Business school stories, middle-aged men and why Tesla makes their cars so fast

28 July 2022

Fresh from the EFMD External Relations conference, Ian Hawkings reflects on the power of brand and stories.

Why are Teslas so fast? And I don’t mean technologically what allows them to go so fast, I mean what’s the purpose? They don’t need to go that fast. And it doesn’t really fit with the eco-credentials associated with electric car ownership, does it?

Could it be that they are designed to go that fast as a marketing tool? Could it be that Tesla know that their target market is affluent middle-aged men? Could it be that Tesla know that these men think more with their groin than with their brain and will thus get excited at the idea that their car is so fast - and at the prospect of telling their friends about how much faster their new Tesla is than everyone else's Ferrari or Aston Martin?

Is it (and videos like this) what allows Tesla to have an official marketing budget

That’s what Terrence Barry says. Terrence is the founder of a company called Brand & Story, and he gave an electrifying talk at the recent EFMD Marcom and External Relations conference at Nyenrode Business School in the Netherlands about how companies should do more to harness the power of storytelling to market themselves – and that business schools really need to do this MUCH more than they currently do.

The crux of the presentation was that in order to tell an effective story, you need to know exactly who your customer is, and what turns them on. Hence the story about Teslas and middle-aged men’s groins. According to Terence we all, to a greater or lesser degree, think first with our gut and our groin, before our brain is even allowed to engage. It’s evolution.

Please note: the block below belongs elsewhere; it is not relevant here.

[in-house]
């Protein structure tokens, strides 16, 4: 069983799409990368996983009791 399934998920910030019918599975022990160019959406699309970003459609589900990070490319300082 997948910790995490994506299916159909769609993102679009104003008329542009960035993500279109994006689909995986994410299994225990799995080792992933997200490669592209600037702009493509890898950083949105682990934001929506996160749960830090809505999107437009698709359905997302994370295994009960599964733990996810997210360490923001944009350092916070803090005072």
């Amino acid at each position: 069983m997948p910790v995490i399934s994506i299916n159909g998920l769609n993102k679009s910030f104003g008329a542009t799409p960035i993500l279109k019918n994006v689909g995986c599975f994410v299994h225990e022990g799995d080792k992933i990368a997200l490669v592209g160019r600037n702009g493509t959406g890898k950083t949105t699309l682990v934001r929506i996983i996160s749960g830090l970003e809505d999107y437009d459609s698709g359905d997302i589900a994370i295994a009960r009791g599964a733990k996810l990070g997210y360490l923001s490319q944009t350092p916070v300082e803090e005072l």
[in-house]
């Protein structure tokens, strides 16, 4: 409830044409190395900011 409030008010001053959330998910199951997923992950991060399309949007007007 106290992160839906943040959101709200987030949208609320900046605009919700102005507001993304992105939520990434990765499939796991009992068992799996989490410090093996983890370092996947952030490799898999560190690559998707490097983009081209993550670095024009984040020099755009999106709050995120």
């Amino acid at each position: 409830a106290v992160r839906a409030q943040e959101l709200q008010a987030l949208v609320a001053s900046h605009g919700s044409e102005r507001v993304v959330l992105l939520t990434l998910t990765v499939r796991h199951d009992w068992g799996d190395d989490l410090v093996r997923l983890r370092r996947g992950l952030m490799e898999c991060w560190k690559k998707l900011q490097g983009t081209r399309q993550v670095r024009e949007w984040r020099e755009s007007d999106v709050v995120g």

And the point for business schools is this: No prospective students get turned on by a school talking about their research, or about their programmes, and much less their faculty (sorry faculty). And yet an enormous amount of website real estate and communications collateral is given over to telling the world about these things.

What will turn prospective students and partners on is effective stories.

The story about the disadvantaged youth with a talent for maths who took an MSc in Data Analytics and now works for Google in Silicon Valley. Or the story about the young girl who wanted to change the world, took an MBA and now runs an NGO dedicated to solving the third-world's sanitation problems. Or the 60 year-old retiree who did a short-course in mentoring and now has his own successful online coaching consultancy...

You can find stories like this if you look hard and long enough – but more often than not, they’re buried under a deluge of press releases on rankings positions, announcements about new courses, and articles devoted to renewed accreditations.
And I’m sorry, these things have never done anything to anyone’s groin.


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